Paul's Theology of Parent-Child Relationship

Date of Award


Document Type


Degree Name

Doctor of Philosophy (Ph.D.)

Institution Granting Degree

Trinity Evangelical Divinity School

Cedarville University School or Department

Biblical and Theological Studies

First Advisor

Murray J. Harris


Philosophy, religion and theology, Social sciences, Paul, Saint


The purpose of this dissertation is to provide a theology of the parent-child relationship as found in the Pauline corpus. This involves the descriptive task of presenting Paul's teaching in its historical setting.

As background for exegesis the author surveys and interacts with previous study of the NT Haustafeln and catalogical parenesis. The parent-child relationship in first-century Greco-Roman and Jewish families is then considered.

The bulk of the dissertation consists of exegesis. The relevant passages are grouped into three categories: chief epistles--1 Corinthians 5:1-13; 7:12-16; 7:36-38; 2 Corinthians 12:14-15; Romans 1:28-32; captivity epistles--Colossians 3:20-21; Ephesians 5:31; 6:1-4; and pastoral epistles--vice lists: 1 Timothy 1:8-11; 2 Timothy 3:1-5; roles of father and child: 1 Timothy 3:4-5, 12; Titus 1:6; roles of mother and child: 1 Timothy 2:15; 5:3-16; Titus 2:1-10; other references: 2 Timothy 1:5; 1:16; 3:15.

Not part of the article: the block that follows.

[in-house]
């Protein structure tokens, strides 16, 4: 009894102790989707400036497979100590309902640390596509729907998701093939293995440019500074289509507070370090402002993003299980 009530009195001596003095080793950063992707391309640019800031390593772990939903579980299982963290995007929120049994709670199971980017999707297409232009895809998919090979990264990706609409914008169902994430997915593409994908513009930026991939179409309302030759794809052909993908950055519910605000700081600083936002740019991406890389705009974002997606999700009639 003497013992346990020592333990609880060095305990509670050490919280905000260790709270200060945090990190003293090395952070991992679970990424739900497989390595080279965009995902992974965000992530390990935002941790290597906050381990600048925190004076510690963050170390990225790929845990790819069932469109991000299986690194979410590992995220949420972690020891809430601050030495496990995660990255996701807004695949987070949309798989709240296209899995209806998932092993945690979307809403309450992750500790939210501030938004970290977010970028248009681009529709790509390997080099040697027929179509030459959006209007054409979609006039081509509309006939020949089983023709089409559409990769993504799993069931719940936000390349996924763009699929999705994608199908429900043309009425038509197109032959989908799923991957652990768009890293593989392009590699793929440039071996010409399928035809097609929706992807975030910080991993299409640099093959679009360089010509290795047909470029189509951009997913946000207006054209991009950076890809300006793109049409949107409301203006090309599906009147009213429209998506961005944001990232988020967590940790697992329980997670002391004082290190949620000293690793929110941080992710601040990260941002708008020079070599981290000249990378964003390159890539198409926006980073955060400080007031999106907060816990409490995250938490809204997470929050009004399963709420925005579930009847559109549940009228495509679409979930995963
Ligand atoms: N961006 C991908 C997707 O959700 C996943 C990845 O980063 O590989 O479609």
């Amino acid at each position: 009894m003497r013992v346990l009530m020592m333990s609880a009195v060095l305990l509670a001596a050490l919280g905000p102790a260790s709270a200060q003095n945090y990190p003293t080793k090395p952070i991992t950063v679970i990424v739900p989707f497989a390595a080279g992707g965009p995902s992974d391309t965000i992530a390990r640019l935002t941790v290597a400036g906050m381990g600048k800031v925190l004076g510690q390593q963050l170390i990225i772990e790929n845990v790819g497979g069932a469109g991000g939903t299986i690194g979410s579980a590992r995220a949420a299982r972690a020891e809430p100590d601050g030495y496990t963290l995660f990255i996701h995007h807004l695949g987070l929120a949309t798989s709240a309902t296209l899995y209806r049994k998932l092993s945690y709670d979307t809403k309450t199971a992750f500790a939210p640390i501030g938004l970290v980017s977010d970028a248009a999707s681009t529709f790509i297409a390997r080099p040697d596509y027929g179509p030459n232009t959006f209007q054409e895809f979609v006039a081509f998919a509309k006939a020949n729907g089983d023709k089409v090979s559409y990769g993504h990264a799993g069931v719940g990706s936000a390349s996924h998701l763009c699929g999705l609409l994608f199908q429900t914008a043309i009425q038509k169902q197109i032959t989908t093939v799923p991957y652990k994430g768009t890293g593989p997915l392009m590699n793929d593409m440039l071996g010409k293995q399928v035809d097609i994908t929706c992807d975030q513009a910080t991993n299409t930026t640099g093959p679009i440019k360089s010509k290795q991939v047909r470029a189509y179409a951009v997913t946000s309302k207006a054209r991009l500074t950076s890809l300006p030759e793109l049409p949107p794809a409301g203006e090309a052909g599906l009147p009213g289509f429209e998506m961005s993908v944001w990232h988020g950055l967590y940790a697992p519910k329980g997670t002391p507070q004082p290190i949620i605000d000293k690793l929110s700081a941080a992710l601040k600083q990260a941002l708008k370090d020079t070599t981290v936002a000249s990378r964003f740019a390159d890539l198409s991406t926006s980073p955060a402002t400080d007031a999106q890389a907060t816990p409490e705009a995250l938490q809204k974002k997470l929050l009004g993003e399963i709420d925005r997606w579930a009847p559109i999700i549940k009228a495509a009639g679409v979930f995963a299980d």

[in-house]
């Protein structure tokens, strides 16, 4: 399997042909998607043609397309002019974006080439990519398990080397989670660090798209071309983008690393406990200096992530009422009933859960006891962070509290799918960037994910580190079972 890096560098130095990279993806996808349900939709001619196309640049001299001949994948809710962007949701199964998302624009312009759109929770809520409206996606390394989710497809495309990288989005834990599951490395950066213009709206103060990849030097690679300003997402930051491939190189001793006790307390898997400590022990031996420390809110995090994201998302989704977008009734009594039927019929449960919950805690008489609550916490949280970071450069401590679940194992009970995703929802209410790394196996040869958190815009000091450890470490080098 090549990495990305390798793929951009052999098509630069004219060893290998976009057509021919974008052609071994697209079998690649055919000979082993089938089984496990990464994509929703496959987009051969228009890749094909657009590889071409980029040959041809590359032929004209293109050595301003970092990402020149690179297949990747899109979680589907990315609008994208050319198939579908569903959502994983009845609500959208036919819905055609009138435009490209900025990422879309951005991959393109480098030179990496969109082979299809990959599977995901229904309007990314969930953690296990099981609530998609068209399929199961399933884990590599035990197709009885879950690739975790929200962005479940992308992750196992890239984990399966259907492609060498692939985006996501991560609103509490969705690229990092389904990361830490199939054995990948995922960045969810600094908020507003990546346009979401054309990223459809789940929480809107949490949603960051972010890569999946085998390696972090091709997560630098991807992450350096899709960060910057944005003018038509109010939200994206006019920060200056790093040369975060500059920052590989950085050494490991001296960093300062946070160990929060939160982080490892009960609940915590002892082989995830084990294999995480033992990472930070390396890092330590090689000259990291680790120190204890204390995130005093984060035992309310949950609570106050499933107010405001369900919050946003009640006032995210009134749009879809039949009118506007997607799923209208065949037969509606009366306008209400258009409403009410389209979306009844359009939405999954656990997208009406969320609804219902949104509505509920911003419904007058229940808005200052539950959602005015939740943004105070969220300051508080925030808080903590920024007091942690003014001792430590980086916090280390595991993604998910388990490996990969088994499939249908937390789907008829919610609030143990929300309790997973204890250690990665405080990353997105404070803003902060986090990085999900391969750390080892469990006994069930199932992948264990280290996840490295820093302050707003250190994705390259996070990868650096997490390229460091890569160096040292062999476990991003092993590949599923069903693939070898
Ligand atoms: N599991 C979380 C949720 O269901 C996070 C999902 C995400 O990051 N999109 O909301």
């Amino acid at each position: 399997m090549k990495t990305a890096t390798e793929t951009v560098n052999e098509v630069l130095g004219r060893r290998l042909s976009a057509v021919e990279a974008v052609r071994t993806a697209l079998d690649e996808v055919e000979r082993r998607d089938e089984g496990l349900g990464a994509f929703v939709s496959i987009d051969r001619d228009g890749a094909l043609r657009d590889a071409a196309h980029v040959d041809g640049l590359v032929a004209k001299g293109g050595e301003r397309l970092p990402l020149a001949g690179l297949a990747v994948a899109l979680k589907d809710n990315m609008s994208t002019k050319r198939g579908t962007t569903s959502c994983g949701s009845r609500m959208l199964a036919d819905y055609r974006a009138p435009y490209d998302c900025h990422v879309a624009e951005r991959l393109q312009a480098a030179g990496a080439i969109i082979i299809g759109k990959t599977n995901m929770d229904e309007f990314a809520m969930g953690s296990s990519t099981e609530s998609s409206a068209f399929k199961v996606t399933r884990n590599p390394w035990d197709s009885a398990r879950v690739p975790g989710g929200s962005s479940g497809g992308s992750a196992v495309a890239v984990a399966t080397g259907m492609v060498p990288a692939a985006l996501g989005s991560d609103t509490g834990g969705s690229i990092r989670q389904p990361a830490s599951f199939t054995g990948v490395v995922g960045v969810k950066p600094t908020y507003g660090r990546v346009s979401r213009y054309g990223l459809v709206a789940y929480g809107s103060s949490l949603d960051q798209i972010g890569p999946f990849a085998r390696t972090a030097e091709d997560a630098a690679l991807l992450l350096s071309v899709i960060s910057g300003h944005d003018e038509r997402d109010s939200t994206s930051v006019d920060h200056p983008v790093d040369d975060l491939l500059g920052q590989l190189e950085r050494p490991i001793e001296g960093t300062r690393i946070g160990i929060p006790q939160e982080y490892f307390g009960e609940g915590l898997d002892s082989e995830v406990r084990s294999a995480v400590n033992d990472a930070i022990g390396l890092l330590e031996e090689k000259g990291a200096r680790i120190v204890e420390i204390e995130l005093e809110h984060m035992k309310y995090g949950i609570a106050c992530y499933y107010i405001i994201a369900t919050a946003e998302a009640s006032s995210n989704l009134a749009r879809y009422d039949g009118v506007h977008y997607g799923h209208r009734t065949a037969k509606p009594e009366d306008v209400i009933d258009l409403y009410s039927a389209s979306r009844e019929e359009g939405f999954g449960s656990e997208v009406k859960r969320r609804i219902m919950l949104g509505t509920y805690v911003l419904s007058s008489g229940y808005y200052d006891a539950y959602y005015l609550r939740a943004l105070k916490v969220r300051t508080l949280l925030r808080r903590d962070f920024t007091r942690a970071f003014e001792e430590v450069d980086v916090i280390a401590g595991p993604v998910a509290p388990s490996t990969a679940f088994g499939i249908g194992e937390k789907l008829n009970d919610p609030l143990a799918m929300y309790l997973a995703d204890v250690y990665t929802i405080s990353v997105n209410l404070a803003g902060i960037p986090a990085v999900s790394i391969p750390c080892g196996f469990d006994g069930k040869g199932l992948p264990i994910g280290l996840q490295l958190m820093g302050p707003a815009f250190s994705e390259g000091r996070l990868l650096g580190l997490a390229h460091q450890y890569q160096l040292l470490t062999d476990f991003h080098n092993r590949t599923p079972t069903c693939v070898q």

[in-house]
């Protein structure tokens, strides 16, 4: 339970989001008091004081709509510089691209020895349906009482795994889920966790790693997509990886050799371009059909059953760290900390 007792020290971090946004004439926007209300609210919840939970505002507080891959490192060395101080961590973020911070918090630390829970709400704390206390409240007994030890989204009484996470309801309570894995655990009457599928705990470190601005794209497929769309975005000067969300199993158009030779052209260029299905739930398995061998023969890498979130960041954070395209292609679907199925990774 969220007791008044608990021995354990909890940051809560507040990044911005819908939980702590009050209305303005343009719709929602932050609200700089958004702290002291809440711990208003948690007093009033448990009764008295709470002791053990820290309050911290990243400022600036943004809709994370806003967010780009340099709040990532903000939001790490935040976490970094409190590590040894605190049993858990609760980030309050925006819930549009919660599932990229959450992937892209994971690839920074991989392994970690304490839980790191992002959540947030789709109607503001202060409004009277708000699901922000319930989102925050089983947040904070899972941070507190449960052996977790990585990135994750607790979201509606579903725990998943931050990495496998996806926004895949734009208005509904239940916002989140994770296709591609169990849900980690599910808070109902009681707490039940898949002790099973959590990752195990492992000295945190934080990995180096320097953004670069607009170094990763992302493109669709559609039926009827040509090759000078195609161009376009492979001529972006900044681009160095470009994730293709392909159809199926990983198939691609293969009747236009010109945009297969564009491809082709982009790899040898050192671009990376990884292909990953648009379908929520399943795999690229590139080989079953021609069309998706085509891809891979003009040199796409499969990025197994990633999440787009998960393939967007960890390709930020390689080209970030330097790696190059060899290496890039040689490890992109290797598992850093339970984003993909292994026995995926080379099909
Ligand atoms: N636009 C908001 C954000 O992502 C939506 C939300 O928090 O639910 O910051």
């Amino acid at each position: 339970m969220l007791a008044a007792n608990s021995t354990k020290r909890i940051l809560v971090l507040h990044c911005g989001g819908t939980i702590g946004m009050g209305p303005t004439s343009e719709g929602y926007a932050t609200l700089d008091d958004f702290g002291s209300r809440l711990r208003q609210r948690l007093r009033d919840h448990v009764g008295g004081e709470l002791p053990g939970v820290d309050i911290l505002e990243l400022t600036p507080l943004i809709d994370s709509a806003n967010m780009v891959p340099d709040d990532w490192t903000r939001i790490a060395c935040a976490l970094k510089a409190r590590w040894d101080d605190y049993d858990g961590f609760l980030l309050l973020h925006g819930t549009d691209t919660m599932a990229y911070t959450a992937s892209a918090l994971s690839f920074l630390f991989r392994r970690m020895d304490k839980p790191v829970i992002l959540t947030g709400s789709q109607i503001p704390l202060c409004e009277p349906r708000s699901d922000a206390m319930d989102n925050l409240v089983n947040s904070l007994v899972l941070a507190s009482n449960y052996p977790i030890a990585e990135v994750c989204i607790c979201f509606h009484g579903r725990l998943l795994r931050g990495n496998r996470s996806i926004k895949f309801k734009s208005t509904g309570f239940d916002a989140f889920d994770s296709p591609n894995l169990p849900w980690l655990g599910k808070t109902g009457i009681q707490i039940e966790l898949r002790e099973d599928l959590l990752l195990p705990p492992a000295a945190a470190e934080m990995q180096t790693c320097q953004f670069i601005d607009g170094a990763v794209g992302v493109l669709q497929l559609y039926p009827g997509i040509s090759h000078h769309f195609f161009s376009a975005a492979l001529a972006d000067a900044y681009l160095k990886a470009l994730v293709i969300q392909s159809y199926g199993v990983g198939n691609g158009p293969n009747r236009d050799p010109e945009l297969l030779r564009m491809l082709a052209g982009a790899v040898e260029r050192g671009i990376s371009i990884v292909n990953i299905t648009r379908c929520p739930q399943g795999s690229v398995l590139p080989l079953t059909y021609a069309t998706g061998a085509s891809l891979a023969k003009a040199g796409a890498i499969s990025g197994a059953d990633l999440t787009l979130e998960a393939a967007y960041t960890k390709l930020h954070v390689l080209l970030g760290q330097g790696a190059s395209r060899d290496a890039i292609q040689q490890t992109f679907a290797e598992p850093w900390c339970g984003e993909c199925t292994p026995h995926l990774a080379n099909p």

The results of exegesis are synthesized according to the following obligations or roles: all parties--love one another and reject incest; children--fulfill the fifth commandment; parents in general--make provision for children and maintain a relationship fostering their salvation; mothers--bear and rear children; fathers--provide distinctively Christian training while not abusing authority; the church--furnish parents with help and encouragement.

The theological bases for Paul's instruction and related motivations for obeying it are also identified. These bases and motivations are grouped under the following headings: the nature and will of God; his created design; the OT, especially the Torah; the gospel, including Christological motivations; and apostolic authority. On the grounds of his use of theological bases and motivations, it is concluded that Paul probably considered his teaching normative.

It is determined that Paul did not base his teaching about the parent-child relationship on popular philosophy or morality, even though similarities exist between contemporary literary forms and standards, and Paul's writings and conclusions. Paul rather operated primarily out of an OT-based, Jewish-Christian background. Moreover, no evidence is found for development in Paul's thinking or for pseudonymity with regard to his instruction on the parent-child relationship. It is concluded, rather, that Paul's theology of the parent-child relationship is both internally consistent and coherent.